Monday, 31 January 2011

OMD - Souvenir (1981/ No. 3/ 14 weeks/ DinDisc)

The crucial thing that it takes you years to notice is that its really a song without a chorus. Or rather, that the chorus is the chipped and distant keyboard melody, the one specific detail in the single that everyone remembers first.

Note also that the title occurs nowhere in the song, acting as a suggestion for the listener as to how they might approach this piece.

Its a song that works with a palette of emotions rarely evoked in pop; resignation, bewilderment and dislocation. There's nothing angry, or satirical, or horny about these moods. Instead we get loss and uncertainty as a quiet, meditative - and deeply personal - state of feeling.

It starts with a hovering choral drone, which doesn't go away for the next three and a half minutes. It sounds like the hum of machinery, and places the listener in an unfamiliar and solitary place. The vocals come from Paul Humphries, rather than the more excitable usual voice of OMD, Andy McCluskey;

It's my direction
It's my proposal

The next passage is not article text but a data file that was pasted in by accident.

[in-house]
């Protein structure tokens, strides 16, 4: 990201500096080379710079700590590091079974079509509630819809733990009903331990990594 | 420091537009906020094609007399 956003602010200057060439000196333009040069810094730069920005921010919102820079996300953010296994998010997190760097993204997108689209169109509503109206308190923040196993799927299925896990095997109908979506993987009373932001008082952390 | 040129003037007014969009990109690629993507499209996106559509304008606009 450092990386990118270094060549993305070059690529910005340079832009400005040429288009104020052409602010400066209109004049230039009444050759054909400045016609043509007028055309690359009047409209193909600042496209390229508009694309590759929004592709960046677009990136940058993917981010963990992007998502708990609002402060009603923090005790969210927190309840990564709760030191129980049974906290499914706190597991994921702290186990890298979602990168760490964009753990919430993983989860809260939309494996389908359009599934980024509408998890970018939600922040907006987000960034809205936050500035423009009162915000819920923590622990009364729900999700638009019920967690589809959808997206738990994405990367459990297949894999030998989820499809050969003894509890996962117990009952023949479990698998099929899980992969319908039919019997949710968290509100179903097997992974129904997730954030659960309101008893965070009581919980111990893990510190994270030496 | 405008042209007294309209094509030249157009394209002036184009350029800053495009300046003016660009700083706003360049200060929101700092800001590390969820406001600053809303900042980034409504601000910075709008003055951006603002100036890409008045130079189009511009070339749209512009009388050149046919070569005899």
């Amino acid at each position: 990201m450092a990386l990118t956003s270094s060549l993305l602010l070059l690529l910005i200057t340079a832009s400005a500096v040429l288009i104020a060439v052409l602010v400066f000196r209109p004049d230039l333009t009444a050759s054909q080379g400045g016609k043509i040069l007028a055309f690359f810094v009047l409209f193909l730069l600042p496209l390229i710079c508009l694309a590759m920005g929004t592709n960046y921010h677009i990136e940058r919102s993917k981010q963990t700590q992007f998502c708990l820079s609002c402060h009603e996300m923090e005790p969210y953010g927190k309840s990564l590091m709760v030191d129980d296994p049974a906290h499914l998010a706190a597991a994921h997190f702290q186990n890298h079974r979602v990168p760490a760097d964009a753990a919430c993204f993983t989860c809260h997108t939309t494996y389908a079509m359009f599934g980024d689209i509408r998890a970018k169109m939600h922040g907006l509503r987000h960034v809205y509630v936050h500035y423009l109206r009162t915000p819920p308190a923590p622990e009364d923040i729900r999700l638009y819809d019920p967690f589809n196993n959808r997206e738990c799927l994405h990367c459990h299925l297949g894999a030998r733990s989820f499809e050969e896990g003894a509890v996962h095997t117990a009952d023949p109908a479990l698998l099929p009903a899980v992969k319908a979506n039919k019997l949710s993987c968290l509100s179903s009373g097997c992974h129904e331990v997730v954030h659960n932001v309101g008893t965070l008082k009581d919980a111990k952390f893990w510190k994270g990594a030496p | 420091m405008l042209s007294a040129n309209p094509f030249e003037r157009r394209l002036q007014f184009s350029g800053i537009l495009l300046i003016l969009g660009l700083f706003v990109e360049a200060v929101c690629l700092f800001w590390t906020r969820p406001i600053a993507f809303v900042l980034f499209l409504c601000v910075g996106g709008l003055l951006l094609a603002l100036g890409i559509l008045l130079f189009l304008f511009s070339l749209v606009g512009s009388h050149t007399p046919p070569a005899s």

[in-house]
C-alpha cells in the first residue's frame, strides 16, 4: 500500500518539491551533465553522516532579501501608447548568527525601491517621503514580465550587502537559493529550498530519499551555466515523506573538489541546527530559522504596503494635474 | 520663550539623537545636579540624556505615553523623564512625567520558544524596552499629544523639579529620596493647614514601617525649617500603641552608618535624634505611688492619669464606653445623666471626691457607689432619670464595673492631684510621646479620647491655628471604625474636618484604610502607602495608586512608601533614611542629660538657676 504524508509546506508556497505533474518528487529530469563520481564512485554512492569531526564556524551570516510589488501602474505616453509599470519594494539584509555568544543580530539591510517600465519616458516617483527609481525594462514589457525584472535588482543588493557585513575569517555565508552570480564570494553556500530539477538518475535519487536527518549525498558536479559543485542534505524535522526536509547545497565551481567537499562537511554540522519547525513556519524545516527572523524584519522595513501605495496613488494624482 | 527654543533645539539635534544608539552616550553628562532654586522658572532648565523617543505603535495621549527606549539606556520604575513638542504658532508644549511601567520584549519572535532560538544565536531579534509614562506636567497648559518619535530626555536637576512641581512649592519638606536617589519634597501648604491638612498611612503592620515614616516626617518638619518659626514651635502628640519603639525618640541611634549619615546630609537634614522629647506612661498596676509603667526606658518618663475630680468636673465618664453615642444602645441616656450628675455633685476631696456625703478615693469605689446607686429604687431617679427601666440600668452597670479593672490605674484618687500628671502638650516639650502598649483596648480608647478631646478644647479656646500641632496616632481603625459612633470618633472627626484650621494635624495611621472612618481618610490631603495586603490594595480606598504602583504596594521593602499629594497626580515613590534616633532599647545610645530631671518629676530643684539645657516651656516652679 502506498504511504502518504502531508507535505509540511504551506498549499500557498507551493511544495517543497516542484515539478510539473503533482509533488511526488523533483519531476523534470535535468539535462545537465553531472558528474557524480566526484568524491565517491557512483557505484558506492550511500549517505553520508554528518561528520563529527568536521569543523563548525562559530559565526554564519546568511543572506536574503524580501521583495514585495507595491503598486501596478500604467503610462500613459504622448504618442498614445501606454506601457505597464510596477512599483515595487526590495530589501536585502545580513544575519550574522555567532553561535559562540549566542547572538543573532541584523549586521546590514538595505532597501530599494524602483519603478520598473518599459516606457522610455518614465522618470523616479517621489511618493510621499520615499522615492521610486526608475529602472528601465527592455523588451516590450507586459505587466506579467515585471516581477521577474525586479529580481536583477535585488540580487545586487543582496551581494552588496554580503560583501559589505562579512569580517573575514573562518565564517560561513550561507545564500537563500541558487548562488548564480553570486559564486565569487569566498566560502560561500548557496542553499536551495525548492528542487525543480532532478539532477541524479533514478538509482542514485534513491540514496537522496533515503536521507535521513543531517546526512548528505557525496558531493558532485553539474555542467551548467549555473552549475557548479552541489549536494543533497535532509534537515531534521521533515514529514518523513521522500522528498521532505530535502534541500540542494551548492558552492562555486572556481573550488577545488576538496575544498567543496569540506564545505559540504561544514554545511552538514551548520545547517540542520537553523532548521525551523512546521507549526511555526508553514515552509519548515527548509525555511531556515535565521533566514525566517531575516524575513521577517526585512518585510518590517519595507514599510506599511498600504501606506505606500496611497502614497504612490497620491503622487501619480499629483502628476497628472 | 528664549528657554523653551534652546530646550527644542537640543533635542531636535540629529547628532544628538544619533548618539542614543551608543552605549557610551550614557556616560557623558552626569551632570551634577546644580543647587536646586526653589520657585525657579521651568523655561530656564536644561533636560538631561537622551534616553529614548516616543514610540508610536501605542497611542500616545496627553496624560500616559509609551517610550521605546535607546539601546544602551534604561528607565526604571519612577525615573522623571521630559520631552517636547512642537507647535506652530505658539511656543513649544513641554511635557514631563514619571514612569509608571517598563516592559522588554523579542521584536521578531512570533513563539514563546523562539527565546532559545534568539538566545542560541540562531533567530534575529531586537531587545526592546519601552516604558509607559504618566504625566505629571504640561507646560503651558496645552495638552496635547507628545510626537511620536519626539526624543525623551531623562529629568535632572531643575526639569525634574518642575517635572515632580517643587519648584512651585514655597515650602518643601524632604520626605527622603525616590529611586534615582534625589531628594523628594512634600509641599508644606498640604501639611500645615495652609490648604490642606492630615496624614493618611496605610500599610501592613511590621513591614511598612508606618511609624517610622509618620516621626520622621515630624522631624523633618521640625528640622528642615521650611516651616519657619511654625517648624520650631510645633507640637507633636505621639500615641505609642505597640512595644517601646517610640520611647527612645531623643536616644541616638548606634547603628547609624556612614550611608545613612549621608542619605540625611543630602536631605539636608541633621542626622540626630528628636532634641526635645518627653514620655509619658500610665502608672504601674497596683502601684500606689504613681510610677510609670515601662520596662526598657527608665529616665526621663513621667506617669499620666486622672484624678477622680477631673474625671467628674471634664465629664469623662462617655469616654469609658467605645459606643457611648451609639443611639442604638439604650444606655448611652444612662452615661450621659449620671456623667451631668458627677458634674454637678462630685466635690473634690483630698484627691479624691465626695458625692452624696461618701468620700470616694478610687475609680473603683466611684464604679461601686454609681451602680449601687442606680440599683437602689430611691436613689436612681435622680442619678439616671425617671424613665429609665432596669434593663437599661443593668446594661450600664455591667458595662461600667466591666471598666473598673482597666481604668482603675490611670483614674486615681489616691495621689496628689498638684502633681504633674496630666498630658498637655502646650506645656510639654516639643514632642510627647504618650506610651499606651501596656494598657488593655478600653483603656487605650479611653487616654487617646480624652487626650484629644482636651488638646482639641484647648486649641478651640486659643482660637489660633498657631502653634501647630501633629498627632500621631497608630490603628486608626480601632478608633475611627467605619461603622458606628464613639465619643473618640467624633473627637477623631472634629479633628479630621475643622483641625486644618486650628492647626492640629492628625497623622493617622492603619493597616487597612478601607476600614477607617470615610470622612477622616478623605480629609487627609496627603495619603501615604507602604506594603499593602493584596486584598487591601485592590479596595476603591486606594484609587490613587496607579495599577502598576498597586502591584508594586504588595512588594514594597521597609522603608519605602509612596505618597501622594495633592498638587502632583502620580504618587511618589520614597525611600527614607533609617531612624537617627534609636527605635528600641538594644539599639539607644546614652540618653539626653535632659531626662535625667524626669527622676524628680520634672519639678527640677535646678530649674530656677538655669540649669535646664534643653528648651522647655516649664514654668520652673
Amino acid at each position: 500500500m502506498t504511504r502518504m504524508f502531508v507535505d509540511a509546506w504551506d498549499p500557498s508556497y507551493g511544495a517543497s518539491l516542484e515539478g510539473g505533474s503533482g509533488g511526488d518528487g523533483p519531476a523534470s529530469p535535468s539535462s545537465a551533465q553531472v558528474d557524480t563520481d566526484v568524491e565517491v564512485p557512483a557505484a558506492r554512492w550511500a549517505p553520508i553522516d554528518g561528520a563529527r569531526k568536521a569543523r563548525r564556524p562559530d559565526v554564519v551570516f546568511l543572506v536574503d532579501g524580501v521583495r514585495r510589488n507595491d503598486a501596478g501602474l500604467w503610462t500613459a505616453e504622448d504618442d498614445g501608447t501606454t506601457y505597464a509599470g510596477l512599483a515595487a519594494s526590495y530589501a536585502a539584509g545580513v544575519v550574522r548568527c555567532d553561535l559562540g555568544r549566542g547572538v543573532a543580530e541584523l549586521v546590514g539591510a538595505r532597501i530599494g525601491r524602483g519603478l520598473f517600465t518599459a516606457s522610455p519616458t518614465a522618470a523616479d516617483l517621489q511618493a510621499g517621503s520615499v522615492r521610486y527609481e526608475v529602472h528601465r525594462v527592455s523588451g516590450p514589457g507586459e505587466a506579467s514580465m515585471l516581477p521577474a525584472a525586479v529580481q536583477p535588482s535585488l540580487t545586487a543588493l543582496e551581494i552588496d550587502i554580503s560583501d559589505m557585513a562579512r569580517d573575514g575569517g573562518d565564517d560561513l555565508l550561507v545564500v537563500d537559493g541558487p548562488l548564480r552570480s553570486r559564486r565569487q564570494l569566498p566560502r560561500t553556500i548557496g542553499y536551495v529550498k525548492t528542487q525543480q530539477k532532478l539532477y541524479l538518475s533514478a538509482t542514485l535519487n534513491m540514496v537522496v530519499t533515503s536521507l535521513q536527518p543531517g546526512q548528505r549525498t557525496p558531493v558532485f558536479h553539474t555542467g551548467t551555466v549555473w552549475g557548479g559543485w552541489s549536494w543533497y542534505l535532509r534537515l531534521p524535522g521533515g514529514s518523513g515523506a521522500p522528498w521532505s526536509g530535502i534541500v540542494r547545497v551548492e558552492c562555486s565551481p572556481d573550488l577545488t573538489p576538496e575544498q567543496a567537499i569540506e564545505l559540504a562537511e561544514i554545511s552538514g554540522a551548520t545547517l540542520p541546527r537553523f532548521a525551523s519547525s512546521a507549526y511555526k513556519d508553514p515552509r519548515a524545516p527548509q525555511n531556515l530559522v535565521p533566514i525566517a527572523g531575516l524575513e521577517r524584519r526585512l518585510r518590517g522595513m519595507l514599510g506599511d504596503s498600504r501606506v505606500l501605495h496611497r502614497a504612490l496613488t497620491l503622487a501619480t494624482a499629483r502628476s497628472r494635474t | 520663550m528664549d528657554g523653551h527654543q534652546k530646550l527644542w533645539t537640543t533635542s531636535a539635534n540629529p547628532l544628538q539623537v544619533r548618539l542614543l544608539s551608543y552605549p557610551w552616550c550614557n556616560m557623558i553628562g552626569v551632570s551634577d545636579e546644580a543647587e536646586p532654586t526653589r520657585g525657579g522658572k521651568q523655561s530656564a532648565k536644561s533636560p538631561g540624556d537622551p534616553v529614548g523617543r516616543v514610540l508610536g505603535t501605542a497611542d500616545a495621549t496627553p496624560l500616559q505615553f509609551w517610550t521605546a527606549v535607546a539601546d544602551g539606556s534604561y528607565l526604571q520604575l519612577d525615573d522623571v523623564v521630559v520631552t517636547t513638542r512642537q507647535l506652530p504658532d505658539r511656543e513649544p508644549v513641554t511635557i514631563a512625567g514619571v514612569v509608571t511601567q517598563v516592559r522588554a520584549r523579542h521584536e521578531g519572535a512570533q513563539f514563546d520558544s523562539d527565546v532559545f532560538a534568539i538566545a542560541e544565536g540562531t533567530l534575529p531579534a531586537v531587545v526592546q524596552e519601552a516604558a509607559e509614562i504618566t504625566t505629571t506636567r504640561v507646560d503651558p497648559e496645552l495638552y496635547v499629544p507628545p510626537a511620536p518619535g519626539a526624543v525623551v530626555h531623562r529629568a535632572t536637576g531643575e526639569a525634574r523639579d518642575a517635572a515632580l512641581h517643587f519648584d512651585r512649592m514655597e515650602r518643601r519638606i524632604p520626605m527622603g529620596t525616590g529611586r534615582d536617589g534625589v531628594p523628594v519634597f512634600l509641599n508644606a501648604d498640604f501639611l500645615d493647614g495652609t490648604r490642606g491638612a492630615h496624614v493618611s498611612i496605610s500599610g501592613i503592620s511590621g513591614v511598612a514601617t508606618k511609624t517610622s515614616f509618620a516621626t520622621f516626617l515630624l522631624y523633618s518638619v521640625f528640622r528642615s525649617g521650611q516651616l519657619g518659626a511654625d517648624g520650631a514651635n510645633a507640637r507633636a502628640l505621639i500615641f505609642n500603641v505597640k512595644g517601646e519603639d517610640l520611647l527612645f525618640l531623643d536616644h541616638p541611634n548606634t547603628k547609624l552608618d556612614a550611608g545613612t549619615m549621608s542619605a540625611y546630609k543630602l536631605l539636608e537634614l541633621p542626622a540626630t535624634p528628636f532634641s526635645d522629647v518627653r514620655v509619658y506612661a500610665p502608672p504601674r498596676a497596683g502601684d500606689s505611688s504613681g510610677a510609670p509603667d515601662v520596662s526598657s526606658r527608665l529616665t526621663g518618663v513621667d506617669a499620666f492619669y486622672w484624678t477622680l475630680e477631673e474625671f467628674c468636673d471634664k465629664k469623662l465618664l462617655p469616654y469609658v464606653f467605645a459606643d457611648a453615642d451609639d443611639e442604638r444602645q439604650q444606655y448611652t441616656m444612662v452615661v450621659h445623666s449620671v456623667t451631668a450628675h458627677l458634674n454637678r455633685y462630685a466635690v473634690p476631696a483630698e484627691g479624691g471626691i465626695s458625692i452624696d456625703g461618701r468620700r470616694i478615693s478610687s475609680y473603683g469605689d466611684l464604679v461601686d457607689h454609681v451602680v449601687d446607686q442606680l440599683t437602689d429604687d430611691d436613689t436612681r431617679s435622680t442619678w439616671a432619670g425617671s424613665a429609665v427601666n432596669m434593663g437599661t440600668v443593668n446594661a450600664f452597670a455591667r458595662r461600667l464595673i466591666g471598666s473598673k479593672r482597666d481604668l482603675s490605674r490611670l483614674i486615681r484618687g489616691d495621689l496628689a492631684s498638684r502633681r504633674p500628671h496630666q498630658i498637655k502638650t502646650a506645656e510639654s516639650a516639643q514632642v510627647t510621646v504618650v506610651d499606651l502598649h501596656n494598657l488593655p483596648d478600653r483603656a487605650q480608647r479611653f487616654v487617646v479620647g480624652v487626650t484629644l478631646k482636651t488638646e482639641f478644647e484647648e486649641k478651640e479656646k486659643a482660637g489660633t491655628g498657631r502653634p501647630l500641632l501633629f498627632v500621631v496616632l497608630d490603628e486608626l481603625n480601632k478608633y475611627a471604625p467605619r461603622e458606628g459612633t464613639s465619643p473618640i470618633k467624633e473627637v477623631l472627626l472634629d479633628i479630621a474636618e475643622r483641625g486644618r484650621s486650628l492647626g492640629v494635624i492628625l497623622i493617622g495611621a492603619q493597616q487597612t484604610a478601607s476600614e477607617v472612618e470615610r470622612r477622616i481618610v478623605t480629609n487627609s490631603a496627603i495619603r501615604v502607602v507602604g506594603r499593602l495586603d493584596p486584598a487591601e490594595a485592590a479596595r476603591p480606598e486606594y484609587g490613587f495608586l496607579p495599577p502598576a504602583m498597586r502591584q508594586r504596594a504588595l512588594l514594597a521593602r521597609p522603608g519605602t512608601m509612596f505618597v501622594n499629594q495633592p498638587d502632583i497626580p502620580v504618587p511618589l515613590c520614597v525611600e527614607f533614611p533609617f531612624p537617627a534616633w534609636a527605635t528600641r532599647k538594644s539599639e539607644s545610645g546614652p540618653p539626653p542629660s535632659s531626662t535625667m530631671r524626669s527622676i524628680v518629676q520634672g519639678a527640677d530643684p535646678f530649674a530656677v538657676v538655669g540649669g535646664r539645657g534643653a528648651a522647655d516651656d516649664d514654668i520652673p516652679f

It's so hard
It's leading me astraaaaaaaaaaaay

(That 'astray' seems to go on forever, and become a part of the choral drone)

My obsession
It's my creation
You'll understand
It's not -
important -

("It's not important now" on a falling inflection. No rhetoric, no grand emotion, just something gone adrift)

And then the melody again, an inexpressible, imprecise feeling. The wordless chorus.

An odd bridge of the drone, and a pat-a-cake drum rhythm that seems to be playing in another studio. So many echoes, so little happening in the foreground.

The second verse tails off into fractured interior monologue;

All I need is -

I can't imagine...
My destination

My intention?
Ask my opinion?

No excuse

Its the thoughts and feelings of a man who has no idea what he's doing anymore, or why he's doing it. The last line is repeated twice, and again seems to last forever.

My feelings still remaaaaa-ain

My feelings still remaaaaa-ain

The feelings might remain, but the context is gone. The feelings have become souvenirs, a flickering guiding light, meaning everything, but something inexpressible to others and feelings that can no longer have any practical application.

It sounds like the reverie of somebody locked alone in an electricity generating plant.

All this in a top three pop smash! One of the most quietly unsettling songs I know.

1 comment:

  1. Best 'analysis' I've found of this perfect, beautiful and yet almost impenetrable song. Thankyou.